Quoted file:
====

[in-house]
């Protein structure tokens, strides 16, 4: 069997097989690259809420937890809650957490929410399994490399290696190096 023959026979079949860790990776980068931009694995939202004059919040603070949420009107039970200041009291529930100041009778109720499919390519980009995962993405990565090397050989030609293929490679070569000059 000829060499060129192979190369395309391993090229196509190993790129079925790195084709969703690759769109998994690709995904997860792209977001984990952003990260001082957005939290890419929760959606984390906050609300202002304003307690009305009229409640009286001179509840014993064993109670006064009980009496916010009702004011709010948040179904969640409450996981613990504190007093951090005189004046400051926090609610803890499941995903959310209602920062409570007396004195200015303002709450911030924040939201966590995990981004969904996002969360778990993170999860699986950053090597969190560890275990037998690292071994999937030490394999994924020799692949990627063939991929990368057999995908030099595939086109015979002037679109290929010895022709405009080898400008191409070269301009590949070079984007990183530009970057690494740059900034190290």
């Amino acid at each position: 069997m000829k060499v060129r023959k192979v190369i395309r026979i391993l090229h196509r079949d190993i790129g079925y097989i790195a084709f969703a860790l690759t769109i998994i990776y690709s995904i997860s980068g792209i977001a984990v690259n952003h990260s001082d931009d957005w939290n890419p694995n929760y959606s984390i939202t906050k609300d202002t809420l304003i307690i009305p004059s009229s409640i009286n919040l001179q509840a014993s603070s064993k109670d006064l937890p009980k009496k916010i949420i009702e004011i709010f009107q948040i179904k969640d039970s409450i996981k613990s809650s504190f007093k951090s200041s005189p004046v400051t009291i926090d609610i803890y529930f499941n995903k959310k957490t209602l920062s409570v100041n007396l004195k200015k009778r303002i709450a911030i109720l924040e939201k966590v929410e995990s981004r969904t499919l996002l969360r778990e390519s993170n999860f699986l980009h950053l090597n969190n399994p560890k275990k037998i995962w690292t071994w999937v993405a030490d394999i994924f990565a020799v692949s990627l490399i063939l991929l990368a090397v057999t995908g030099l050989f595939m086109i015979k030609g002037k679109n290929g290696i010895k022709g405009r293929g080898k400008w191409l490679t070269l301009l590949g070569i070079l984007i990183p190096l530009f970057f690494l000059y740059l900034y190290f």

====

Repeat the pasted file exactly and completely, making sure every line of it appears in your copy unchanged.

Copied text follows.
[in-house]
């Protein structure tokens, strides 16, 4: 069997097989690259809420937890809650957490929410399994490399290696190096 023959026979079949860790990776980068931009694995939202004059919040603070949420009107039970200041009291529930100041009778109720499919390519980009995962993405990565090397050989030609293929490679070569000059 000829060499060129192979190369395309391993090229196509190993790129079925790195084709969703690759769109998994690709995904997860792209977001984990952003990260001082957005939290890419929760959606984390906050609300202002304003307690009305009229409640009286001179509840014993064993109670006064009980009496916010009702004011709010948040179904969640409450996981613990504190007093951090005189004046400051926090609610803890499941995903959310209602920062409570007396004195200015303002709450911030924040939201966590995990981004969904996002969360778990993170999860699986950053090597969190560890275990037998690292071994999937030490394999994924020799692949990627063939991929990368057999995908030099595939086109015979002037679109290929010895022709405009080898400008191409070269301009590949070079984007990183530009970057690494740059900034190290």
């Amino acid at each position: 069997m000829k060499v060129r023959k192979v190369i395309r026979i391993l090229h196509r079949d190993i790129g079925y097989i790195a084709f969703a860790l690759t769109i998994i990776y690709s995904i997860s980068g792209i977001a984990v690259n952003h990260s001082d931009d957005w939290n890419p694995n929760y959606s984390i939202t906050k609300d202002t809420l304003i307690i009305p004059s009229s409640i009286n919040l001179q509840a014993s603070s064993k109670d006064l937890p009980k009496k916010i949420i009702e004011i709010f009107q948040i179904k969640d039970s409450i996981k613990s809650s504190f007093k951090s200041s005189p004046v400051t009291i926090d609610i803890y529930f499941n995903k959310k957490t209602l920062s409570v100041n007396l004195k200015k009778r303002i709450a911030i109720l924040e939201k966590v929410e995990s981004r969904t499919l996002l969360r778990e390519s993170n999860f699986l980009h950053l090597n969190n399994p560890k275990k037998i995962w690292t071994w999937v993405a030490d394999i994924f990565a020799v692949s990627l490399i063939l991929l990368a090397v057999t995908g030099l050989f595939m086109i015979k030609g002037k679109n290929g290696i010895k022709g405009r293929g080898k400008w191409l490679t070269l301009l590949g070569i070079l984007i990183p190096l530009f970057f690494l000059y740059l900034y190290f």